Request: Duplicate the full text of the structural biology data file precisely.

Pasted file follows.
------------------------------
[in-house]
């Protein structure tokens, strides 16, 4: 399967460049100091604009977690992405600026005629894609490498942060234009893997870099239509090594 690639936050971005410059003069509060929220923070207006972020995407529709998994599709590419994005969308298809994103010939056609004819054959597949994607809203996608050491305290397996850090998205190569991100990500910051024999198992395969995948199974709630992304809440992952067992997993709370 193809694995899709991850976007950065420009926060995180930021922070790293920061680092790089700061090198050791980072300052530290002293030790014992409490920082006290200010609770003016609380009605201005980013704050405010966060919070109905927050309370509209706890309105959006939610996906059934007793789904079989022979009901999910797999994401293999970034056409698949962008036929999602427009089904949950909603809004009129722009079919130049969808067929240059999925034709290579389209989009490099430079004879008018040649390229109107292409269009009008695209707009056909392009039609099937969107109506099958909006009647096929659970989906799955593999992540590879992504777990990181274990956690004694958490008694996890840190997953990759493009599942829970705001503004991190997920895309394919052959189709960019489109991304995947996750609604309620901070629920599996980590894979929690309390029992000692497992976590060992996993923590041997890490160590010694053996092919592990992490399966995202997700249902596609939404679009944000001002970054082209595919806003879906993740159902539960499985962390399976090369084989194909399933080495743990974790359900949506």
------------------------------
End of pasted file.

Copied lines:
[in-house]
């Protein structure tokens, strides 16, 4: 399967460049100091604009977690992405600026005629894609490498942060234009893997870099239509090594 690639936050971005410059003069509060929220923070207006972020995407529709998994599709590419994005969308298809994103010939056609004819054959597949994607809203996608050491305290397996850090998205190569991100990500910051024999198992395969995948199974709630992304809440992952067992997993709370 193809694995899709991850976007950065420009926060995180930021922070790293920061680092790089700061090198050791980072300052530290002293030790014992409490920082006290200010609770003016609380009605201005980013704050405010966060919070109905927050309370509209706890309105959006939610996906059934007793789904079989022979009901999910797999994401293999970034056409698949962008036929999602427009089904949950909603809004009129722009079919130049969808067929240059999925034709290579389209989009490099430079004879008018040649390229109107292409269009009008695209707009056909392009039609099937969107109506099958909006009647096929659970989906799955593999992540590879992504777990990181274990956690004694958490008694996890840190997953990759493009599942829970705001503004991190997920895309394919052959189709960019489109991304995947996750609604309620901070629920599996980590894979929690309390029992000692497992976590060992996993923590041997890490160590010694053996092919592990992490399966995202997700249902596609939404679009944000001002970054082209595919806003879906993740159902539960499985962390399976090369084989194909399933080495743990974790359900949506």